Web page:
Study by cardiologists demonstrates better care, higher survival rates for privately insured patients
In reporting a study that was described as "shocking and equally disturbing" by one of its cardiologist authors, the September 27 issue of the Journal of the American College of Cardiology documents that the outcomes for cardiology patients vary by the type of medical coverage they enjoy. HealthDay reported on September 21 that the study evaluated the medical charts of 99,508 patients from 244 different hospitals that had agreed to participate in the AHA national quality improvement program. Even in these hospitals that had opted to participate in a quality improvement program, it was determined that Medicare and Medicaid patients and uninsured patients were less likely to receive certain essential treatments and more likely to die in the hospital, than were patients who are covered by private insurance plans.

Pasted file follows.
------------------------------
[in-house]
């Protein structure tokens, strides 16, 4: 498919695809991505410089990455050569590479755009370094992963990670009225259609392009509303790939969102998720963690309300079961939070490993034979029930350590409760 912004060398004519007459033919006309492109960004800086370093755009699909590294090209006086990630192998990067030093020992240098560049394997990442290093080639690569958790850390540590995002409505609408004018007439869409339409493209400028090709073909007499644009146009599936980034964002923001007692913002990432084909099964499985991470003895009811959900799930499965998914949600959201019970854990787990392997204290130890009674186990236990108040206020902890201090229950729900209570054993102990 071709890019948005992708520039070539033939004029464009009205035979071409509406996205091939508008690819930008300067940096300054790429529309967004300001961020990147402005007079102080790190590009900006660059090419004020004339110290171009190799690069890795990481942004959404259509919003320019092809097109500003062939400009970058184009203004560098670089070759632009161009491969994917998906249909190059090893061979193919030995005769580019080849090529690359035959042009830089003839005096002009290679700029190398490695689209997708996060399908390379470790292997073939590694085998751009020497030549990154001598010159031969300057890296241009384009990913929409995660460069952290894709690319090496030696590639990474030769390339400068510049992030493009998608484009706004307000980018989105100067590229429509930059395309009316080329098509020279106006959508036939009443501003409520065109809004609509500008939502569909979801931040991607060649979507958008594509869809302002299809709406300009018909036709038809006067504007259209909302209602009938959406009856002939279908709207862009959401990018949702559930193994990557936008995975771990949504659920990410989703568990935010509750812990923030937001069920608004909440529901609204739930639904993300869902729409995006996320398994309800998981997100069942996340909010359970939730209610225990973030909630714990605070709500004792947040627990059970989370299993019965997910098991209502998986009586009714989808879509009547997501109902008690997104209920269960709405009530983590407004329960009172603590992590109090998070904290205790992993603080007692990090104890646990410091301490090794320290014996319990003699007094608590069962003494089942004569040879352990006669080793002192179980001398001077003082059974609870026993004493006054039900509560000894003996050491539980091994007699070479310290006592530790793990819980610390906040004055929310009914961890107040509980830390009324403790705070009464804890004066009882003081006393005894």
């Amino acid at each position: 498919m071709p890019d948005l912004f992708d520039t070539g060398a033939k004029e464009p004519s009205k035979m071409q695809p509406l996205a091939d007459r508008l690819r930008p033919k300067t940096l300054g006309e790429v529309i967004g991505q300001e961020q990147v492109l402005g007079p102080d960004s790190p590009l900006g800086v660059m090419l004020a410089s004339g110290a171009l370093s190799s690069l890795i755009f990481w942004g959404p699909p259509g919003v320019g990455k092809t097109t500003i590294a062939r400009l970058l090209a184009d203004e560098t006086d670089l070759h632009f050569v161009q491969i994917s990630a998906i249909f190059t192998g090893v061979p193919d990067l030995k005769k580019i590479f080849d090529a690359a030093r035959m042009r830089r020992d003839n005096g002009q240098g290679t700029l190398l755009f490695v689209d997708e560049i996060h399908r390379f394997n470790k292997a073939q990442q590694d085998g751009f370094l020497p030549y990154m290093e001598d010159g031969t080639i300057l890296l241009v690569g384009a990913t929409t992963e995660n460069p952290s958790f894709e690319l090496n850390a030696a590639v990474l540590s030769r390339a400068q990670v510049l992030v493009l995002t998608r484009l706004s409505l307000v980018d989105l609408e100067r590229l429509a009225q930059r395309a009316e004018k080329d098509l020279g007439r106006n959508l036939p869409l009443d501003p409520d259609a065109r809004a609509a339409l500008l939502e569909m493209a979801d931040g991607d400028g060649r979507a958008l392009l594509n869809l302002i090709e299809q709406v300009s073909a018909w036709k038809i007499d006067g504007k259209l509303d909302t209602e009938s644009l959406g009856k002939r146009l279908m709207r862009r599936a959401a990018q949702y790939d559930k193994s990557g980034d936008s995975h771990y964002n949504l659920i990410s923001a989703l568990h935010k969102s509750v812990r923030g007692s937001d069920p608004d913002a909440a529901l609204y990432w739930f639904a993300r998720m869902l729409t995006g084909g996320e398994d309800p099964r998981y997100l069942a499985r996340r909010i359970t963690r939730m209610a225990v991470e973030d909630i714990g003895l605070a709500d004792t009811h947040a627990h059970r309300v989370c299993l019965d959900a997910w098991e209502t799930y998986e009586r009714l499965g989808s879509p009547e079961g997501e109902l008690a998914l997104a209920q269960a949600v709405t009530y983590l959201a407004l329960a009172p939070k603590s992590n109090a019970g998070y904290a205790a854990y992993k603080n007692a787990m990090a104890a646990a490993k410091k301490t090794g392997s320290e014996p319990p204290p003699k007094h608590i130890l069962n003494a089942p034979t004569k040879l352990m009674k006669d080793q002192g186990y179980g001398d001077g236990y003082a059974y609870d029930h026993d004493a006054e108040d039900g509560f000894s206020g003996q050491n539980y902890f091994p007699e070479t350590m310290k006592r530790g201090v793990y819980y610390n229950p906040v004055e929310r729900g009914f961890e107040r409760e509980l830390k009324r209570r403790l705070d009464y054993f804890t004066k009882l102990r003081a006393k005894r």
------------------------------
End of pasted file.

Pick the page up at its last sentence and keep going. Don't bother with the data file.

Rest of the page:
The study noted that "disparities do exist" and they are "associated with worse outcomes." One of the authors explained that "care continues to be tailored to the individuals bsed on their pocketbook, and not on their condition." Patients with no coverage, Medicare or Medicaid were less likely to be given any of several blood pressure medications and less likely to receive an implantable cardioverter defibrillator, all "proven therapies" that result in documented improvement in recovery and decreased mortality. In part because of the failure to provide evidence-based therapies, the hospital stays for uninsured or publicly-insured patients are also longer. The authors questioned whether the results are also influenced by the obvious socio-economic disparity between privately-insured patients and the the other groups with whom they were compared.